For LGBT Americans’ health, public option beats status quo

Mr. LaSalvia’s main objection to a public option is that, with the Defense of Marriage Act (DOMA) — the law that forbids the federal government from recognizing same-sex couples — gays, lesbians, and bisexuals in committed relationships won’t be recognized as such when it comes to enrollment in the public option. That is true, and it’s wrong and discriminatory. But it’s not a reason to oppose the public option; it’s a reason to support the repeal of DOMA or a single-payer healthcare system that recognizes all people as individuals, neither of which the GOP will do.

The public option will be an unadulterated positive for LGBT Americans. Neither the federal government nor most private businesses’ insurers cover the same-sex partners of their employees, yet Mr. LaSalvia seems to have no problem with rampant homophobic discrimination in the status quo. He says that the few same-sex partners who are currently covered by their private insurers as a family unit “will find no such options when it comes to government-run healthcare.” That’s true, but it’s deceptively worded — no one has been discussing a public option that would eliminate private, employment-based insurance.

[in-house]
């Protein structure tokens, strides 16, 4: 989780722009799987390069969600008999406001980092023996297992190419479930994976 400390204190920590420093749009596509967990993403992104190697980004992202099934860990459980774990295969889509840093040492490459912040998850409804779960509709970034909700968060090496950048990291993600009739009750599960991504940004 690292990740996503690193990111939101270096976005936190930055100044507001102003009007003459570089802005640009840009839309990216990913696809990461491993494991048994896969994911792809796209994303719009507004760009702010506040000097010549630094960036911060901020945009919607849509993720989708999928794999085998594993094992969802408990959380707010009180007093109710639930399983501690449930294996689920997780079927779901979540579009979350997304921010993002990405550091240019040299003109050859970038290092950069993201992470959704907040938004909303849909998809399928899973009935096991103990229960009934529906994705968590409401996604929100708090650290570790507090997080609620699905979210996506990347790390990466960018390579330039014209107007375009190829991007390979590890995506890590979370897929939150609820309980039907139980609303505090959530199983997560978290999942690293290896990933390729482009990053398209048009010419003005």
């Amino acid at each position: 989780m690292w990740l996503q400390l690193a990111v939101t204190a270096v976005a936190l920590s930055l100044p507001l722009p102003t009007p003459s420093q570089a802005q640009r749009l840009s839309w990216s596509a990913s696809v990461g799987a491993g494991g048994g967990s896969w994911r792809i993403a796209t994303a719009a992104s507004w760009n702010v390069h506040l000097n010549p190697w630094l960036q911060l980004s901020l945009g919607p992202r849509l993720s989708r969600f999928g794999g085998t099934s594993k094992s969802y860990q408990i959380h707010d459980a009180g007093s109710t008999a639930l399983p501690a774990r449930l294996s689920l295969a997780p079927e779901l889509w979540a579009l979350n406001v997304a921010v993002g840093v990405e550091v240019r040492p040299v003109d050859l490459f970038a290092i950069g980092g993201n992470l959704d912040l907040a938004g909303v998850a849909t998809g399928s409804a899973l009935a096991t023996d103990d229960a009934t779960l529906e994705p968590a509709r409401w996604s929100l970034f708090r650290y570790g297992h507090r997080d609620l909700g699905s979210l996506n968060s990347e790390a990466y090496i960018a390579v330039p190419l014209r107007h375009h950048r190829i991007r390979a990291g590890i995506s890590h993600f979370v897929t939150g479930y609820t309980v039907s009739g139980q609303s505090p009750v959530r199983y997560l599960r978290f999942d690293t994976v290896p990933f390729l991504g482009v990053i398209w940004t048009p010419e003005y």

Mr. LaSalvia further dips into hyperbole when he says, “low-income gay and lesbian families, who can’t afford private insurance and will be forced by federal mandate into government-run healthcare, will be hit the hardest.” I would be hard-pressed to describe people getting healthcare as “hard hit,” but Mr. LaSalvia doesn’t seem to appreciate that those low-income gay and lesbian families are hard-hit in the status quo since they have to go without medical care and doctors’ checkups until they end up in the emergency room.

The public option also serves as a cost-cutting measure. A federal mandate to buy insurance from a private company (as the Senate Finance Committee proposed) would cost even more and cover less than a government-run option.

Our long history with AIDS has shown us that the private healthcare system doesn’t work for LGBT Americans — people with HIV are regularly denied coverage because of their “pre-existing condition.” Promoting an individual market for healthcare, as Mr. LaSalvia proposes, would only increase the power private insurers have to deny individuals coverage.

Private insurers consistently discriminate against minorities, and yet Mr. LaSalvia suggests that their health insurers be allowed to bypass state-level anti-discrimination laws by moving across state lines to the state least willing to regulate them.

The writer with the U.S.-based Bilerico Project lives in Paris, France.